Format

Send to

Choose Destination
J Appl Physiol (1985). 2007 Mar;102(3):1007-13. Epub 2006 Nov 22.

Effect of acute activation of 5'-AMP-activated protein kinase on glycogen regulation in isolated rat skeletal muscle.

Author information

1
Department of Medicine and Clinical Science, Kyoto University, Sakyo-ku, Kyoto 606-8501, Japan.

Abstract

5'-AMP-activated protein kinase (AMPK) has been implicated in glycogen metabolism in skeletal muscle. However, the physiological relevance of increased AMPK activity during exercise has not been fully clarified. This study was performed to determine the direct effects of acute AMPK activation on muscle glycogen regulation. For this purpose, we used an isolated rat muscle preparation and pharmacologically activated AMPK with 5-aminoimidazole-4-carboxamide-1-beta-D-ribonucleoside (AICAR). Tetanic contraction in vitro markedly activated the alpha(1)- and alpha(2)-isoforms of AMPK, with a corresponding increase in the rate of 3-O-methylglucose uptake. Incubation with AICAR elicited similar enhancement of AMPK activity and 3-O-methylglucose uptake in rat epitrochlearis muscle. In contrast, whereas contraction stimulated glycogen synthase (GS), AICAR treatment decreased GS activity. Insulin-stimulated GS activity also decreased after AICAR treatment. Whereas contraction activated glycogen phosphorylase (GP), AICAR did not alter GP activity. The muscle glycogen content decreased in response to contraction but was unchanged by AICAR. Lactate release was markedly increased when muscles were stimulated with AICAR in buffer containing glucose, indicating that the glucose taken up into the muscle was catabolized via glycolysis. Our results suggest that AMPK does not mediate contraction-stimulated glycogen synthesis or glycogenolysis in skeletal muscle and also that acute AMPK activation leads to an increased glycolytic flux by antagonizing contraction-stimulated glycogen synthesis.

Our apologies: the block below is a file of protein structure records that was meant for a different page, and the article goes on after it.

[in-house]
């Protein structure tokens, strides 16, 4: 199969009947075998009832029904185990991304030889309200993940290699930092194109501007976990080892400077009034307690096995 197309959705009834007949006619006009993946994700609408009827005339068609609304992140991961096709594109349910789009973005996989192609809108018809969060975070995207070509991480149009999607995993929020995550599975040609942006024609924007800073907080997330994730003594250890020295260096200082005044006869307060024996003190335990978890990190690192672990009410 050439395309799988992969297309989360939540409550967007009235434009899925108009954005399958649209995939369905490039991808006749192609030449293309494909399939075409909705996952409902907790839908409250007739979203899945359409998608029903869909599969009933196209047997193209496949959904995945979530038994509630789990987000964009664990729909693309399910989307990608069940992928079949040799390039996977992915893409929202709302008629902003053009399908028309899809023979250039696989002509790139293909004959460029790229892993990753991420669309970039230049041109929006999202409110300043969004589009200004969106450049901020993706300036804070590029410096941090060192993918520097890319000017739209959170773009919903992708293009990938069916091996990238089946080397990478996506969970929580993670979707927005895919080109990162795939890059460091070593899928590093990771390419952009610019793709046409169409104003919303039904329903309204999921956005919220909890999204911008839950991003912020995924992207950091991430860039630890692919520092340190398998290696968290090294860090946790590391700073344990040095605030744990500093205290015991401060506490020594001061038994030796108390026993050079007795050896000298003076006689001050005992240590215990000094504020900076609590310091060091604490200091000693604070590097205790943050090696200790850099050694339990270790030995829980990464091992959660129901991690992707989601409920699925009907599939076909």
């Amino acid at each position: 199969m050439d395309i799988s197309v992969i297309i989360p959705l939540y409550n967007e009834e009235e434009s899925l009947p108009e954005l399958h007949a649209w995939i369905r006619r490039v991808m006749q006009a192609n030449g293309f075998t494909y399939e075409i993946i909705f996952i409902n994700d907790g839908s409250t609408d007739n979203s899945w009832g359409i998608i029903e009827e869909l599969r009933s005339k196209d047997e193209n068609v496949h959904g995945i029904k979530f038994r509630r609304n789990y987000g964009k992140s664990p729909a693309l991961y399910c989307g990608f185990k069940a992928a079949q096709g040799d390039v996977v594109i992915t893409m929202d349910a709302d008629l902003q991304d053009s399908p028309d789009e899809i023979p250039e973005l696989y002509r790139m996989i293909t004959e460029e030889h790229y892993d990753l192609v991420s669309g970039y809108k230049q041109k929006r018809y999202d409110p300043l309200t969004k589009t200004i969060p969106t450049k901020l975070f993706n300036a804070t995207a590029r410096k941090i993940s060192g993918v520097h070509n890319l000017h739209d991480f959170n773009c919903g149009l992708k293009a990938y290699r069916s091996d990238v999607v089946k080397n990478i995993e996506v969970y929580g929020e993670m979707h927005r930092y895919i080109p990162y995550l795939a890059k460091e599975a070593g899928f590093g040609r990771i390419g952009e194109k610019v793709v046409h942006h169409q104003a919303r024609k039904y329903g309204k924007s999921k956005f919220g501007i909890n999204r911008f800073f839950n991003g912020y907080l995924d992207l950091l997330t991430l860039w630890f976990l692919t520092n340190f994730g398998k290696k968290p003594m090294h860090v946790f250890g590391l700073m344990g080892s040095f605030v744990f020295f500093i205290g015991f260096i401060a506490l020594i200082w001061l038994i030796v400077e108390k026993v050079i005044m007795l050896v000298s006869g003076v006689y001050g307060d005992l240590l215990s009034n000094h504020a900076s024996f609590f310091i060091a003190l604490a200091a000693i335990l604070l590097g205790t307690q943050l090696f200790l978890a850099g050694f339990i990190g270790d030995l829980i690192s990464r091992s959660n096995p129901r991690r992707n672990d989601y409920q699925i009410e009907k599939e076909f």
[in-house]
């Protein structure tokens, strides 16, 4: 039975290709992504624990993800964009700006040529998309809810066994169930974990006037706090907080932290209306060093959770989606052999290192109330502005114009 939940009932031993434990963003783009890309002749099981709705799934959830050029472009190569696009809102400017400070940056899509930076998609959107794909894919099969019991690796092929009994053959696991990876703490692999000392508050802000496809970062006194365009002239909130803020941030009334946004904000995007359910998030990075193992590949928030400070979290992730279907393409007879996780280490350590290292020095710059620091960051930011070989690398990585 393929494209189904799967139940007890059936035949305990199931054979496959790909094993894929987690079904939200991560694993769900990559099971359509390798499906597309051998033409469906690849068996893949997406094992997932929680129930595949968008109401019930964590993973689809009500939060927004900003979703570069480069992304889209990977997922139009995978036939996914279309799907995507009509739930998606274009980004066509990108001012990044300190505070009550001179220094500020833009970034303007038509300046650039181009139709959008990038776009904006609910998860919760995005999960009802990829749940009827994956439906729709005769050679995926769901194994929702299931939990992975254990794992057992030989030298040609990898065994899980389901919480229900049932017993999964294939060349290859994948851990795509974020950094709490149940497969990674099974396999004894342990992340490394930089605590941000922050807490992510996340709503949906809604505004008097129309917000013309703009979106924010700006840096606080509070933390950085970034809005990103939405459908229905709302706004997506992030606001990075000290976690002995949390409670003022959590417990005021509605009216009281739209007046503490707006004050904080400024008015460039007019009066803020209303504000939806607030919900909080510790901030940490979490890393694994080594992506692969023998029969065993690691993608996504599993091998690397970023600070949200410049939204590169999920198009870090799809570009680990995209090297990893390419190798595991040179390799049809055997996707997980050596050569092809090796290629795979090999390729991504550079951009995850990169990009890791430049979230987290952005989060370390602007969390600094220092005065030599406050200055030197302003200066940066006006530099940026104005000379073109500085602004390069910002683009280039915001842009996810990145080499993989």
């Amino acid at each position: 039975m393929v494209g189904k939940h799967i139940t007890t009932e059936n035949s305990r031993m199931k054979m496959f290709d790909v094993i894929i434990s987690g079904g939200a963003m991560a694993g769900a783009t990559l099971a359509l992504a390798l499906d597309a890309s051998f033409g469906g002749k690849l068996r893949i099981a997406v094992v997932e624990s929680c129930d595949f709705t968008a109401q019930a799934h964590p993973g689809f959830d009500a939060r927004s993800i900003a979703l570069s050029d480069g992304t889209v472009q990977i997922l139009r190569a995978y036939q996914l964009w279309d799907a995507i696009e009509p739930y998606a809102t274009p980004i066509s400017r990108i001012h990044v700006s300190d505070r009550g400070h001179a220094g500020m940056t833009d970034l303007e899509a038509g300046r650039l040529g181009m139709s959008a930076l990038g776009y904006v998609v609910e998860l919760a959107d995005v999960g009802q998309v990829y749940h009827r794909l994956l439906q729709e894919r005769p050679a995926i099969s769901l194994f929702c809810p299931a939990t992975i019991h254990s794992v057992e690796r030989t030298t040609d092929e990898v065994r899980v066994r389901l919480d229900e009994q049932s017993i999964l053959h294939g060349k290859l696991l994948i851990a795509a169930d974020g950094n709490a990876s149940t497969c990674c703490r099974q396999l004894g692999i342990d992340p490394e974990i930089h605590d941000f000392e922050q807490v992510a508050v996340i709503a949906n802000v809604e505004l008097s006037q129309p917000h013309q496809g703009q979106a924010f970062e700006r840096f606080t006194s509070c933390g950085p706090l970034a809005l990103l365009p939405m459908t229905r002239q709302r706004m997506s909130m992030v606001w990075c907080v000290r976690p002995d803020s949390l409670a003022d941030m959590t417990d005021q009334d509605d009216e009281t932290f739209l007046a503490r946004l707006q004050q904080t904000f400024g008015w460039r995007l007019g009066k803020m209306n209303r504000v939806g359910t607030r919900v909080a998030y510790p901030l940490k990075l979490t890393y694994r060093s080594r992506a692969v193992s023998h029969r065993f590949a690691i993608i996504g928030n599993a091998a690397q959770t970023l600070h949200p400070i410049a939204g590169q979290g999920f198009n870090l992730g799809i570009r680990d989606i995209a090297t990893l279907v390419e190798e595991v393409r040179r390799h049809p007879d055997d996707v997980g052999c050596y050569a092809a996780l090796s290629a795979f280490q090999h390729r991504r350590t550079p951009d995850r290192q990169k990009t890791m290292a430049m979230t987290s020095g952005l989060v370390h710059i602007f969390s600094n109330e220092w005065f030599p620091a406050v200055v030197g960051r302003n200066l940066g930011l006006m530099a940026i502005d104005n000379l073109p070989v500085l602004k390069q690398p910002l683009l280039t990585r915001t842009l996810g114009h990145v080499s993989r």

PMID:
17122373
DOI:
10.1152/japplphysiol.01034.2006
[Indexed for MEDLINE]
Free full text

Supplemental Content

Full text links

Icon for Atypon
Loading ...
Support Center